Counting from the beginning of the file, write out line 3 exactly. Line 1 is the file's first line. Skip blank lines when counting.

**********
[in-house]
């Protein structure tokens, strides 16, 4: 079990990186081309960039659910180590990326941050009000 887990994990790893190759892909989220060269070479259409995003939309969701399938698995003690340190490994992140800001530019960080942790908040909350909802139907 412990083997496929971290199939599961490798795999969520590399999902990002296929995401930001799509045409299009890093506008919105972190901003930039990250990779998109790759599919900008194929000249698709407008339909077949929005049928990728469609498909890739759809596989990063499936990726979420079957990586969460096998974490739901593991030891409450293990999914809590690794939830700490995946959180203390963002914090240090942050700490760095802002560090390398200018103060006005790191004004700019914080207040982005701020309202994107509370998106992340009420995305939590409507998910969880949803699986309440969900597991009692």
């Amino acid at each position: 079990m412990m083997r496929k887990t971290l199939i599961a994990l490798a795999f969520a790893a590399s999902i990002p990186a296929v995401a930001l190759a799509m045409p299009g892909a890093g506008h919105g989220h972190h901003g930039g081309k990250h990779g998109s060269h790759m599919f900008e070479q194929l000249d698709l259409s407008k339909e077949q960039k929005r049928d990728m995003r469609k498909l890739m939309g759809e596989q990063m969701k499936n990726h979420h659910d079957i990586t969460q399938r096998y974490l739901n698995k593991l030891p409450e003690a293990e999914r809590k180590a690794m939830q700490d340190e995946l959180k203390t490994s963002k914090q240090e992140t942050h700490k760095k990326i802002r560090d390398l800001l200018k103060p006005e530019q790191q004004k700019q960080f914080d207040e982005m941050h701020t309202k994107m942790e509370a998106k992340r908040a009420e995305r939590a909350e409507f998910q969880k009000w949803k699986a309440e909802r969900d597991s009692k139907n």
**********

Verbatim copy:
């Amino acid at each position: 079990m412990m083997r496929k887990t971290l199939i599961a994990l490798a795999f969520a790893a590399s999902i990002p990186a296929v995401a930001l190759a799509m045409p299009g892909a890093g506008h919105g989220h972190h901003g930039g081309k990250h990779g998109s060269h790759m599919f900008e070479q194929l000249d698709l259409s407008k339909e077949q960039k929005r049928d990728m995003r469609k498909l890739m939309g759809e596989q990063m969701k499936n990726h979420h659910d079957i990586t969460q399938r096998y974490l739901n698995k593991l030891p409450e003690a293990e999914r809590k180590a690794m939830q700490d340190e995946l959180k203390t490994s963002k914090q240090e992140t942050h700490k760095k990326i802002r560090d390398l800001l200018k103060p006005e530019q790191q004004k700019q960080f914080d207040e982005m941050h701020t309202k994107m942790e509370a998106k992340r908040a009420e995305r939590a909350e409507f998910q969880k009000w949803k699986a309440e909802r969900d597991s009692k139907n």